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Recorded for Poem-a-Day March 4, 2019.
About this Poem 

“‘Meadowlark' is atypical of my work: my poetry often rhymes or employs strict metrical forms and syllabics. There are lingering hints here of earlier drafts ('park' / 'Meadowlark,' 'done' / 'sun'), but something about the content drove me against my usual tendencies to control and fashion things so carefully. In the end, I'm glad that the poem remains primarily about language, that it hinges on a single, fragile word, bearing the name of a bird and a weapon. And my brother (very much still alive, thankfully) told me he loves the poem."
—David J. Daniels

Meadowlark

My brother, wanting to off himself,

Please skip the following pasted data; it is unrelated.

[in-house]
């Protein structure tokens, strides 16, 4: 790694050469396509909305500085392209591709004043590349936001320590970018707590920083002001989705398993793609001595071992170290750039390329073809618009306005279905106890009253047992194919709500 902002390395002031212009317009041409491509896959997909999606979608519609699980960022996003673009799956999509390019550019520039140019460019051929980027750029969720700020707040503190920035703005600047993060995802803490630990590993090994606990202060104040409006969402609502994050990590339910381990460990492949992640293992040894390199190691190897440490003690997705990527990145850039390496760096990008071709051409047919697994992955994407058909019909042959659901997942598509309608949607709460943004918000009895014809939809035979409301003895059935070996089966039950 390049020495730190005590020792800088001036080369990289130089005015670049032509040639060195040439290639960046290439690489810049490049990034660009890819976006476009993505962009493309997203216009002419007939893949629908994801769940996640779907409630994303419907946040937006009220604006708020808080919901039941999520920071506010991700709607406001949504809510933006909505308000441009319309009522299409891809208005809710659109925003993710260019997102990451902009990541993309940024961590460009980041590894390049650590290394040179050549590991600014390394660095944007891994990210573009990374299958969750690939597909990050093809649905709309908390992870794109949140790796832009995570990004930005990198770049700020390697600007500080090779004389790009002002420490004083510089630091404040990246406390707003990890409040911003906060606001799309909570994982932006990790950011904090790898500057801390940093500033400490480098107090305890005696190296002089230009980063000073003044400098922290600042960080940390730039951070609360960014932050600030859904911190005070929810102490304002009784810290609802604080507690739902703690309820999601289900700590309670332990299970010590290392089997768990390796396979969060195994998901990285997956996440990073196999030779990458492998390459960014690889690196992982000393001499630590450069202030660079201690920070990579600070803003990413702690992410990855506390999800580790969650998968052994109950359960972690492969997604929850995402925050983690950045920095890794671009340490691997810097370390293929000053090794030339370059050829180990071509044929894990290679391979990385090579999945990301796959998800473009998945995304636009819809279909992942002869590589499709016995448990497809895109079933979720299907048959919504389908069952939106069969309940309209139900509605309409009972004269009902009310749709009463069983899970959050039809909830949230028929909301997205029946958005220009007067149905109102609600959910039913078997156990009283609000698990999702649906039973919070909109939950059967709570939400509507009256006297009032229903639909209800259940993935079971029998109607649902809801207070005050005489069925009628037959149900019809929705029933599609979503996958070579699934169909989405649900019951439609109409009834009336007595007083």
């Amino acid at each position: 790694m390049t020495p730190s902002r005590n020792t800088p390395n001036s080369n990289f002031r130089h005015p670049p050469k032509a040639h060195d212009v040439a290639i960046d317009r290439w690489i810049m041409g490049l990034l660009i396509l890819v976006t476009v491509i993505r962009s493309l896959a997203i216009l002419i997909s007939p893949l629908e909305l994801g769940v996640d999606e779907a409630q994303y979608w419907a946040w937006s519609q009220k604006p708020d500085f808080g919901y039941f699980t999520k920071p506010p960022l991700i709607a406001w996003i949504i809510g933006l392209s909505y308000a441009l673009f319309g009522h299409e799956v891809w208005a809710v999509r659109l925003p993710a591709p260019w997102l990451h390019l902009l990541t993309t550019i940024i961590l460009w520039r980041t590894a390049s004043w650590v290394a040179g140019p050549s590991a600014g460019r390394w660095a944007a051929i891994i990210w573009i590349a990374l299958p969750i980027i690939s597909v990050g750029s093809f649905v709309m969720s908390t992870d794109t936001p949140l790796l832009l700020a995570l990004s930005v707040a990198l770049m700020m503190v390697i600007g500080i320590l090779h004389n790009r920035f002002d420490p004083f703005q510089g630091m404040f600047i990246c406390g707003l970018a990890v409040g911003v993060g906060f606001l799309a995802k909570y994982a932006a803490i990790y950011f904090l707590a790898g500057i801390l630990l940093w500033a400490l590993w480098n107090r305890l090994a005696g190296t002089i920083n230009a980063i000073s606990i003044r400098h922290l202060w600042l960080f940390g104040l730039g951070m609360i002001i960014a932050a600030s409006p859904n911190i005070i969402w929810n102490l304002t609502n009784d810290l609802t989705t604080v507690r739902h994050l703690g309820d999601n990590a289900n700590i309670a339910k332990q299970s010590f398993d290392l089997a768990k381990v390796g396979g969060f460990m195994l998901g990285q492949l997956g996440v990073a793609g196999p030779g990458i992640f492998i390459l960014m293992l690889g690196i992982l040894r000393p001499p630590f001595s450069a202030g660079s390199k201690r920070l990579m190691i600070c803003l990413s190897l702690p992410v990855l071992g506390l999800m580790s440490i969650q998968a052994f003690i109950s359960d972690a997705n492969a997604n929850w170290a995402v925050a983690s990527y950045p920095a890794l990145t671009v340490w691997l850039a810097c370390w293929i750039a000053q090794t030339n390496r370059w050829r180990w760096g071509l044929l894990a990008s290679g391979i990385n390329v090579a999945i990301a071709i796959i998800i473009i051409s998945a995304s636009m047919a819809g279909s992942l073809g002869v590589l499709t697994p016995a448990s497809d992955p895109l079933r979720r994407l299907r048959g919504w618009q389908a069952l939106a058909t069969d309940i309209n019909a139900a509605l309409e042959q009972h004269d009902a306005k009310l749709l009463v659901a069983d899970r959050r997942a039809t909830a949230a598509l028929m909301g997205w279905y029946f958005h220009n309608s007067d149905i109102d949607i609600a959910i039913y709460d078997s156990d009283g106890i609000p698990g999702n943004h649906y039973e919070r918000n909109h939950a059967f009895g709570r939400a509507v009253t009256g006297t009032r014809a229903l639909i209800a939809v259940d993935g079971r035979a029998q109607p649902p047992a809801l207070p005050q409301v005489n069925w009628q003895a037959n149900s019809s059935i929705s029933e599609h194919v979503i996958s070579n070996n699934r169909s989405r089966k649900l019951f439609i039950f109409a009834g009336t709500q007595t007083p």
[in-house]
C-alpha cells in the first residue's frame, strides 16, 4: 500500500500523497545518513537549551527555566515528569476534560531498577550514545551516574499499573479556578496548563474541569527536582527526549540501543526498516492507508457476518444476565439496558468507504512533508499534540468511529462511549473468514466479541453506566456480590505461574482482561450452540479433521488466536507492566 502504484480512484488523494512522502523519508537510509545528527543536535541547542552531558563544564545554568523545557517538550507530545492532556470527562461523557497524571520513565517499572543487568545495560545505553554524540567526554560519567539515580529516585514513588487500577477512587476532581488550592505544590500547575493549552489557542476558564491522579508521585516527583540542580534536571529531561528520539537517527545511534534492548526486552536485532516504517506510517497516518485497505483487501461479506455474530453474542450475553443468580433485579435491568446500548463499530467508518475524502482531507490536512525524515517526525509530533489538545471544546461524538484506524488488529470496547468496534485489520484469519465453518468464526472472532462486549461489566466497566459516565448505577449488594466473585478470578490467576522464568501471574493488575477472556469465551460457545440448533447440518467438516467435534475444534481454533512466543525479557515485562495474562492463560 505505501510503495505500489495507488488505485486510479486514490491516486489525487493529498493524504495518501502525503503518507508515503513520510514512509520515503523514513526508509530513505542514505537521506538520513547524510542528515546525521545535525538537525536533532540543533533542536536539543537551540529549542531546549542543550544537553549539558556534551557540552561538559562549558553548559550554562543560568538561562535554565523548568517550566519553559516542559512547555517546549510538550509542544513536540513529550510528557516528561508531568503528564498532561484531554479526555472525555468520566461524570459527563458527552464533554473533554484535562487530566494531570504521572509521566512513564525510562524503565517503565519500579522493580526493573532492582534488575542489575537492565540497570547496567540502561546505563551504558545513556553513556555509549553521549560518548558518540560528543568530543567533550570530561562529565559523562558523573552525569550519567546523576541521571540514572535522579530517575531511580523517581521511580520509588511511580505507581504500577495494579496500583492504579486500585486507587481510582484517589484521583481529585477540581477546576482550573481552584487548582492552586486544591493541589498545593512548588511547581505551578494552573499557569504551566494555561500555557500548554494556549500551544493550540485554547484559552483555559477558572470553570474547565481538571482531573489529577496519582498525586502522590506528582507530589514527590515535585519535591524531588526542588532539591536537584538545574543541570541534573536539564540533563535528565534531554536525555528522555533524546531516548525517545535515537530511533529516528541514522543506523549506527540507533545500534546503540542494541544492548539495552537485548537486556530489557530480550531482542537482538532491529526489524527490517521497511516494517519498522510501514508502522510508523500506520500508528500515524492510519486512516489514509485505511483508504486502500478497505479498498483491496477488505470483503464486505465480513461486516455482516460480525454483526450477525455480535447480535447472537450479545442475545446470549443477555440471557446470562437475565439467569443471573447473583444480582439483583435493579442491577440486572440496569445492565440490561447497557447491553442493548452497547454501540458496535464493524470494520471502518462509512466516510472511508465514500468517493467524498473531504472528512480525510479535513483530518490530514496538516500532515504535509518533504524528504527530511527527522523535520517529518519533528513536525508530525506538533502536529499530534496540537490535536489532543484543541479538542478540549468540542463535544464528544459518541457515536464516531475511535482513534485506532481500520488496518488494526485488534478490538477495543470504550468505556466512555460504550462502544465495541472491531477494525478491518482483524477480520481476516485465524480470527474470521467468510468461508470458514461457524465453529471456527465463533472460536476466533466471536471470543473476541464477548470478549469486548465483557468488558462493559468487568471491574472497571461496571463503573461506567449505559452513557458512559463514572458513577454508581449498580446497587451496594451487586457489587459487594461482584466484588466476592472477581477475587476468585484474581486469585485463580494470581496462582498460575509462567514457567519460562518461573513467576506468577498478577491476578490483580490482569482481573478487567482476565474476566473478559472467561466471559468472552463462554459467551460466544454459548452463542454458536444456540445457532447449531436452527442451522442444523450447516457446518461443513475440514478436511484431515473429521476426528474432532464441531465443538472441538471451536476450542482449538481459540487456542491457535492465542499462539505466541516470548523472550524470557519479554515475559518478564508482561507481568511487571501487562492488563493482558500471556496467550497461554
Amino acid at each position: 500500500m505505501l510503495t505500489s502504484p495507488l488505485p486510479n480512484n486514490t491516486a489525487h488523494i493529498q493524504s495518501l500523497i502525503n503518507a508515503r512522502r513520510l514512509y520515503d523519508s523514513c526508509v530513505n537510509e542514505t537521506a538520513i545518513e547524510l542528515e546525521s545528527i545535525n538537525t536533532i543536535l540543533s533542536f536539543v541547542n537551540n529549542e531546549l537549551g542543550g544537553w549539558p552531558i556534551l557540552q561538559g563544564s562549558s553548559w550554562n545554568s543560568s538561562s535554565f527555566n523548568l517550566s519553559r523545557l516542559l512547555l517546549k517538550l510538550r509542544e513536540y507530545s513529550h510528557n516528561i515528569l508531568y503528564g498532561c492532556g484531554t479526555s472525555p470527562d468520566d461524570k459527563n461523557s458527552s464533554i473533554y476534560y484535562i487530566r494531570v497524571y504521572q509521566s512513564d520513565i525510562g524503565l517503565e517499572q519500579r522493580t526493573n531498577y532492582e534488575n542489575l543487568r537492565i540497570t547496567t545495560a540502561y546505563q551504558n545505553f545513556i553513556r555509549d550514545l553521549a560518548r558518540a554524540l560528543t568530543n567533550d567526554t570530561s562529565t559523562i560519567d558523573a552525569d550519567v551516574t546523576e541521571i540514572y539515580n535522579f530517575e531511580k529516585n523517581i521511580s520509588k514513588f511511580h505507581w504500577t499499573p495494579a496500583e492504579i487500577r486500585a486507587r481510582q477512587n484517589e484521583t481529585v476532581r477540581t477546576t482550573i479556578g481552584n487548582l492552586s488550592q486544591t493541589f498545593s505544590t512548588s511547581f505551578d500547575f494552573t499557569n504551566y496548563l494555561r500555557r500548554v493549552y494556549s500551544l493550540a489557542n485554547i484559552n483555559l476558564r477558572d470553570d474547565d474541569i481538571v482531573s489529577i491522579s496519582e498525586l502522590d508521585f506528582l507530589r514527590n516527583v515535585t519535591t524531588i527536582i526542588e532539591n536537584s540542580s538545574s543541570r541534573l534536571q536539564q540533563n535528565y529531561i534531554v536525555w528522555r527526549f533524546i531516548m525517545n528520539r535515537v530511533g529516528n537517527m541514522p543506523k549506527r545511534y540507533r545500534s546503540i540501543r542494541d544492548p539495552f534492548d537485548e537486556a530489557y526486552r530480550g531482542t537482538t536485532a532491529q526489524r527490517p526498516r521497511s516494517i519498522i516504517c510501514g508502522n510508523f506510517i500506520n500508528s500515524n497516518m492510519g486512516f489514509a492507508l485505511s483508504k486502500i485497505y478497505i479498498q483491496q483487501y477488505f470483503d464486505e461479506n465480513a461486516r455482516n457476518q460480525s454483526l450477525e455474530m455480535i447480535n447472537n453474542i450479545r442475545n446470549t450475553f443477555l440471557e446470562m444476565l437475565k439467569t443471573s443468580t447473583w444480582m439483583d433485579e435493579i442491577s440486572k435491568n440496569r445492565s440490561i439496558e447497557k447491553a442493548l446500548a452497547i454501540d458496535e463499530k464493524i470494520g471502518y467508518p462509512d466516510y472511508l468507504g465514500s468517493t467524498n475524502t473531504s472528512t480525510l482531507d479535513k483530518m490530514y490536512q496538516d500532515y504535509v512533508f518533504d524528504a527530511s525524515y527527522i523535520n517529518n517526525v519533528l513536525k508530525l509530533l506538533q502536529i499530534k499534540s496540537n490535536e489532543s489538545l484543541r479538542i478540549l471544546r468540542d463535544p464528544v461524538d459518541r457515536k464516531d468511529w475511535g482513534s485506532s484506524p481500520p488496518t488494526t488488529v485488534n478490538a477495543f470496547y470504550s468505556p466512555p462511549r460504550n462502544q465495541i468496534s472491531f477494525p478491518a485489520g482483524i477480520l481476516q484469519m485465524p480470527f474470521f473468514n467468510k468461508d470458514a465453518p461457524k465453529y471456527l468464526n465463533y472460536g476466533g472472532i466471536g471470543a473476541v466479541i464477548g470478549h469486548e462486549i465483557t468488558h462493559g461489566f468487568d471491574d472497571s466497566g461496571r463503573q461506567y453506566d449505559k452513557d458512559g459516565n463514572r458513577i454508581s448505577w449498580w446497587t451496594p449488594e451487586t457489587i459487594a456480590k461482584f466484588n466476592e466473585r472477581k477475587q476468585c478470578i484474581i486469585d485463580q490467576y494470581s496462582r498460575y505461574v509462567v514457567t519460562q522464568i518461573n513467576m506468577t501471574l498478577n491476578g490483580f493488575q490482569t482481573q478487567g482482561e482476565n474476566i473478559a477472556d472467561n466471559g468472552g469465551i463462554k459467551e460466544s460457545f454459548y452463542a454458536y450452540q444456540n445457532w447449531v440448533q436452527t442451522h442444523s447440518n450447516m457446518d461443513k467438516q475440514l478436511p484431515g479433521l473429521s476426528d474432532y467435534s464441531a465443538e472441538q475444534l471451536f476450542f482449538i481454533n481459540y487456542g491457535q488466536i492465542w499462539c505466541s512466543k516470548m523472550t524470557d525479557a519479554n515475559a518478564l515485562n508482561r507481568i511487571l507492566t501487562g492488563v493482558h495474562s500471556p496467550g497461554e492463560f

Took rope into a summer park.
 
Rope, plus a knife
For cutting it: a serrated hawkbill,
 
Cushioned grip, with two-inch
Curved, ignoble blade
 
The manufacturers in their cruelty call
A lightweight
 
Meadowlark. Cruel because the meadowlark
Is calm. They’re calm
 
This morning. Sure, they shaggle the corn a bit,
But otherwise, when they’re done,
 
They perch on the fence in the golden sun,
Heads down as if they’re sleeping.

Copyright © 2019 by David J. Daniels. Originally published in Poem-a-Day on March 4, 2019, by the Academy of American Poets.

Copyright © 2019 by David J. Daniels. Originally published in Poem-a-Day on March 4, 2019, by the Academy of American Poets.

David J. Daniels

David J. Daniels

David J. Daniels is the author of _Clean_ (Four Way Books, 2014), winner of the Four Way Books Intro Prize, and a finalist for the Kate Tufts Discovery Award and the Lambda Literary Award.